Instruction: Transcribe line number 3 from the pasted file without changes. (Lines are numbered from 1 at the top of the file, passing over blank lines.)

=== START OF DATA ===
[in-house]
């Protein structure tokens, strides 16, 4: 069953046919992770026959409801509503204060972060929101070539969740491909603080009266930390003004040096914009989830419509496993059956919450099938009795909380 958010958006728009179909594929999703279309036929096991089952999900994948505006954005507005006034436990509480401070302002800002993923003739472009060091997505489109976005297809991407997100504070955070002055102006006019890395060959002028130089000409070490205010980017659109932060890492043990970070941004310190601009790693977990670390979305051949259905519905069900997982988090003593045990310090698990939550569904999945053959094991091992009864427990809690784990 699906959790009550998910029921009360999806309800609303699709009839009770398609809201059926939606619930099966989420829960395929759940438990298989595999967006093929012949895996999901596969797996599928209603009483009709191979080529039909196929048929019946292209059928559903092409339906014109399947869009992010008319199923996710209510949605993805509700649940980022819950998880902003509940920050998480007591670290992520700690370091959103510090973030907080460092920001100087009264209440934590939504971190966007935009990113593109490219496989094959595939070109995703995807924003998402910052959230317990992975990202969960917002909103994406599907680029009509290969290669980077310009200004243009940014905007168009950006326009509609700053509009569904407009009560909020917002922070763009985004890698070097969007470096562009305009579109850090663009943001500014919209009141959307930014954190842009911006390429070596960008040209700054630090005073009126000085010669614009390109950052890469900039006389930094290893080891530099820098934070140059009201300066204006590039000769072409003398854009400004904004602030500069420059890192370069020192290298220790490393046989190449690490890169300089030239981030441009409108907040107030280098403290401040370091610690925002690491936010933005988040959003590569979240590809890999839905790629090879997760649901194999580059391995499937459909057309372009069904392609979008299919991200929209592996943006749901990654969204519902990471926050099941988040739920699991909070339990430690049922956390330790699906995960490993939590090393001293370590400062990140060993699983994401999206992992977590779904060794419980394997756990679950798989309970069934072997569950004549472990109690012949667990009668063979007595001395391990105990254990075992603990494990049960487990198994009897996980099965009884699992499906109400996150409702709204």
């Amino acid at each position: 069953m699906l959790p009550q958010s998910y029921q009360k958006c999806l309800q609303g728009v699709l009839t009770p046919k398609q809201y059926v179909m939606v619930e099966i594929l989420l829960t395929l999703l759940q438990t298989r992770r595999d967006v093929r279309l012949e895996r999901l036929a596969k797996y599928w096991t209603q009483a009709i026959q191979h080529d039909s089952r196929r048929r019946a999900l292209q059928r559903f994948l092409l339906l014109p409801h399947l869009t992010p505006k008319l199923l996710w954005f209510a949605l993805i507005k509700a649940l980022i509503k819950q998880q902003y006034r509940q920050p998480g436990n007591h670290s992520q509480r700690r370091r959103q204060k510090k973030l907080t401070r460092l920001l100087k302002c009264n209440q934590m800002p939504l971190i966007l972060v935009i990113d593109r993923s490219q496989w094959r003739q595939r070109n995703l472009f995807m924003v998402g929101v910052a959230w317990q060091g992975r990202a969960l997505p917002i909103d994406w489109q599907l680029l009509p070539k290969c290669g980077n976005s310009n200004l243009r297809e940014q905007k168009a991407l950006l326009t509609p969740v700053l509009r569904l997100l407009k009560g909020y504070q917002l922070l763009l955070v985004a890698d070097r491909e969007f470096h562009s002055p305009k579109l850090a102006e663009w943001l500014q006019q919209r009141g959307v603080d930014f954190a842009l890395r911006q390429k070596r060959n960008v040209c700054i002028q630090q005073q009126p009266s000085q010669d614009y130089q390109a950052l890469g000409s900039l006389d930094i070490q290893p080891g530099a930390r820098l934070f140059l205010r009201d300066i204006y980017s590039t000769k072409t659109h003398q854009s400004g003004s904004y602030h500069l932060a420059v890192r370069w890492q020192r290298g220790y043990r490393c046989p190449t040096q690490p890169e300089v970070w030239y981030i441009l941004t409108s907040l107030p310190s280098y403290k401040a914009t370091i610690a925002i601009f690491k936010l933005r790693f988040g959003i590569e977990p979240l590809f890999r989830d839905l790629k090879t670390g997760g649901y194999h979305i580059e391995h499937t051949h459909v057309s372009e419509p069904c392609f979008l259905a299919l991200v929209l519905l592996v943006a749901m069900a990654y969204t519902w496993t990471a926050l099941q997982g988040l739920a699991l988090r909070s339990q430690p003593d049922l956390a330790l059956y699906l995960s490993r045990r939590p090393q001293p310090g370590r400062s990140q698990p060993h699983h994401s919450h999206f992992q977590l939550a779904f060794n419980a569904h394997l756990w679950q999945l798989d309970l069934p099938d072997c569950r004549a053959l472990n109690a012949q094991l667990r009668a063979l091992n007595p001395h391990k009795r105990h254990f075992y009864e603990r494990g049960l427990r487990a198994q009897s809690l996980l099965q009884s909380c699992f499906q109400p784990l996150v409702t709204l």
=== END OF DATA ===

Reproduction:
């Amino acid at each position: 069953m699906l959790p009550q958010s998910y029921q009360k958006c999806l309800q609303g728009v699709l009839t009770p046919k398609q809201y059926v179909m939606v619930e099966i594929l989420l829960t395929l999703l759940q438990t298989r992770r595999d967006v093929r279309l012949e895996r999901l036929a596969k797996y599928w096991t209603q009483a009709i026959q191979h080529d039909s089952r196929r048929r019946a999900l292209q059928r559903f994948l092409l339906l014109p409801h399947l869009t992010p505006k008319l199923l996710w954005f209510a949605l993805i507005k509700a649940l980022i509503k819950q998880q902003y006034r509940q920050p998480g436990n007591h670290s992520q509480r700690r370091r959103q204060k510090k973030l907080t401070r460092l920001l100087k302002c009264n209440q934590m800002p939504l971190i966007l972060v935009i990113d593109r993923s490219q496989w094959r003739q595939r070109n995703l472009f995807m924003v998402g929101v910052a959230w317990q060091g992975r990202a969960l997505p917002i909103d994406w489109q599907l680029l009509p070539k290969c290669g980077n976005s310009n200004l243009r297809e940014q905007k168009a991407l950006l326009t509609p969740v700053l509009r569904l997100l407009k009560g909020y504070q917002l922070l763009l955070v985004a890698d070097r491909e969007f470096h562009s002055p305009k579109l850090a102006e663009w943001l500014q006019q919209r009141g959307v603080d930014f954190a842009l890395r911006q390429k070596r060959n960008v040209c700054i002028q630090q005073q009126p009266s000085q010669d614009y130089q390109a950052l890469g000409s900039l006389d930094i070490q290893p080891g530099a930390r820098l934070f140059l205010r009201d300066i204006y980017s590039t000769k072409t659109h003398q854009s400004g003004s904004y602030h500069l932060a420059v890192r370069w890492q020192r290298g220790y043990r490393c046989p190449t040096q690490p890169e300089v970070w030239y981030i441009l941004t409108s907040l107030p310190s280098y403290k401040a914009t370091i610690a925002i601009f690491k936010l933005r790693f988040g959003i590569e977990p979240l590809f890999r989830d839905l790629k090879t670390g997760g649901y194999h979305i580059e391995h499937t051949h459909v057309s372009e419509p069904c392609f979008l259905a299919l991200v929209l519905l592996v943006a749901m069900a990654y969204t519902w496993t990471a926050l099941q997982g988040l739920a699991l988090r909070s339990q430690p003593d049922l956390a330790l059956y699906l995960s490993r045990r939590p090393q001293p310090g370590r400062s990140q698990p060993h699983h994401s919450h999206f992992q977590l939550a779904f060794n419980a569904h394997l756990w679950q999945l798989d309970l069934p099938d072997c569950r004549a053959l472990n109690a012949q094991l667990r009668a063979l091992n007595p001395h391990k009795r105990h254990f075992y009864e603990r494990g049960l427990r487990a198994q009897s809690l996980l099965q009884s909380c699992f499906q109400p784990l996150v409702t709204l």